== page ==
Early season challenges at the Canning River shorebird camp
Posted on: July 12, 2018
Author: Shiloh Schulte
Glacier Avens. Photo by Shiloh Schulte.
While our Spoon-billed Sandpiper crew was starting their surveys out of Kotzebue, our Canning River shorebird crew was preparing to get into the field on the North Slope of Alaska.
Half the challenge of our field season in the Arctic National Wildlife Refuge is just getting to our study site. Located three miles from the Beaufort Sea on the Canning River Delta, the site is accessible only by bush plane on skis or tundra tires, depending on the conditions. After a week of prep in Fairbanks, we headed north on June 5th on a 10-hour drive on the Dalton Highway to a US Fish and Wildlife Service bunkhouse at Galbraith Lake. From there, we would be close enough to shuttle ourselves and our 3500lbs of food and research gear on hour-long flights to our study site.
The drive was stunningly beautiful as we crossed the White Mountains and the Brooks Range before descending down to the lake in the foothills of the mountains. The plan was to fly in our people and gear from Galbraith to the Canning River camp the next day, weather permitting. Unfortunately, the persistent north wind kept a layer of fog over the coastal plain and, though the weather in Galbraith was perfect, we could not fly into camp.
Shiloh hiking up a ridge at Galbraith Lake
Over the next eight days we repeated the pattern of gearing up, waiting for the weather to clear, and standing down as the flight was called off again. Our consolation was spending over a week in one of the most beautiful spots on the planet. Galbraith Lake is nestled in among the mountains on the North side of the Brooks Range. The tundra is dryer and features easier walking than our field site and we took advantage of our delay to explore the foothills and landscape around the cabin.
Returning from a hike in the hills at Galbraith Lake (Shiloh Schulte, Shilo Felton, Lisa Kennedy, Sarah Hoephner, Patches Flores)
Finally, on June 13, we got a brief window of good weather and were able to make a series of flights into camp to bring in some of the crew and supplies. The snow was unusually deep and persistent on the coastal plain this year so, despite the fact that we arrived two weeks later than last year, the snowpack was much more extensive and birds were still arriving.
Canning River from 1,200 feet. Photo by Shiloh Schulte.
The flight into camp is always stunning. As the mountains fall away to the South, the entire coastal plain and vast river deltas open up ahead, with the endless ice sheet over the Beaufort Sea visible to the North. Our early season landing strip is on a frozen lake about a half a mile from camp. Unfortunately, with the extensive snow cover, it was hard to tell which lake was the right one, and the first two crews and gear were dropped off on a lake about two miles away.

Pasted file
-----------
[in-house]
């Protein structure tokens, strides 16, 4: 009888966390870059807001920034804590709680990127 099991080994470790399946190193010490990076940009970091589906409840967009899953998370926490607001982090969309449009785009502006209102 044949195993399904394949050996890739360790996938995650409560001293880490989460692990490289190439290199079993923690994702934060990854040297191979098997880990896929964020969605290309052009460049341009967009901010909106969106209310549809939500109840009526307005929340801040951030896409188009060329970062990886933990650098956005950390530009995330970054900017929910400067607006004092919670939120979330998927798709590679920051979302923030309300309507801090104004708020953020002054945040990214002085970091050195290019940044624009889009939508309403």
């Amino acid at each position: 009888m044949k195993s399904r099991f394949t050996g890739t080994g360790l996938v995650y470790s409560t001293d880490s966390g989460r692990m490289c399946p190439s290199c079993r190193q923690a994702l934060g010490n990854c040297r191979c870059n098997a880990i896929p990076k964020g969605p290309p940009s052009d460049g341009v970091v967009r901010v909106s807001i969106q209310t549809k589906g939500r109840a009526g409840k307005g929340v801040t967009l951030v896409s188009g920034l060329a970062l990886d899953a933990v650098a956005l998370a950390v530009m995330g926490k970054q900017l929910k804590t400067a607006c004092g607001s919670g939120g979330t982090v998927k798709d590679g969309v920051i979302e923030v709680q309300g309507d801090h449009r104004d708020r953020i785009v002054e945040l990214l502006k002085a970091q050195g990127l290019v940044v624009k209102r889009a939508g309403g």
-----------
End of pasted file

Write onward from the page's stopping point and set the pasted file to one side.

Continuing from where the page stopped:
Landing the crew and gear on the frozen lake. Photo by Shiloh Schulte.
Even after finding the correct landing site, we still had to haul all of the remaining gear via sled up to the campsite through ice, slush, and tussock tundra. The weather closed back in the following morning, and the full crew was not united in camp for another two days.
Hauling gear back to camp (Patches Flores, Elyssa Watford, and Shilo Felton)
The Canning River camp is larger than it has been in past seasons and features several concurrent studies. The team from Manomet is working closely with the US Fish and Wildlife to search for Semipalmated Sandpipers and Dunlin that had been tagged with GPS trackers last year. We are also deploying new tracking tags on Pectoral Sandpipers and American Golden-Plovers.
Canning River field camp. Photo by Shiloh Schulte.
Canada Lynx out on the tundra. Quite an unusual sight north of the treeline. Photo by Shiloh Schulte.
These trackers, which sit on the birds like backpacks, record precise locations of the birds after the breeding season and should allow us to identify important staging and feeding sites for conservation along the Alaskan coastlines.
Baird’s Sandpiper. Photo by Shiloh Schulte.
Smith’s Longspur. Photo by Shiloh Schulte.
In addition to the tracking study, we are working as US Fish and Wildlife Service volunteers and assisting the University of Alaska, Fairbanks with multiple projects on the coastal plain. One of these projects assesses the efficacy of monitoring nests with cameras and temperature loggers in an effort to reduce the number of nest visits needed to monitor nest survival. At the same time, a team is conducting a study of the Arctic Fox population in the area by collecting DNA from hair snares and scat.
Crew training for Arctic Fox sampling. Photo by Shiloh Schulte.
We are also catching waterfowl to assess health indicators and prevalence of disease in the population. Finally, we are collecting information on insect diversity and abundance and the presence of herbivores in the study area.
My next post will describe what we found over the following weeks through long days searching for nests and tagged birds. Despite the weather challenges it is an incredible privilege to be able to work in this beautiful and pristine landscape.
A flagged Semipalmated Sandpiper takes off on a display flight. Photo by Shiloh Schulte.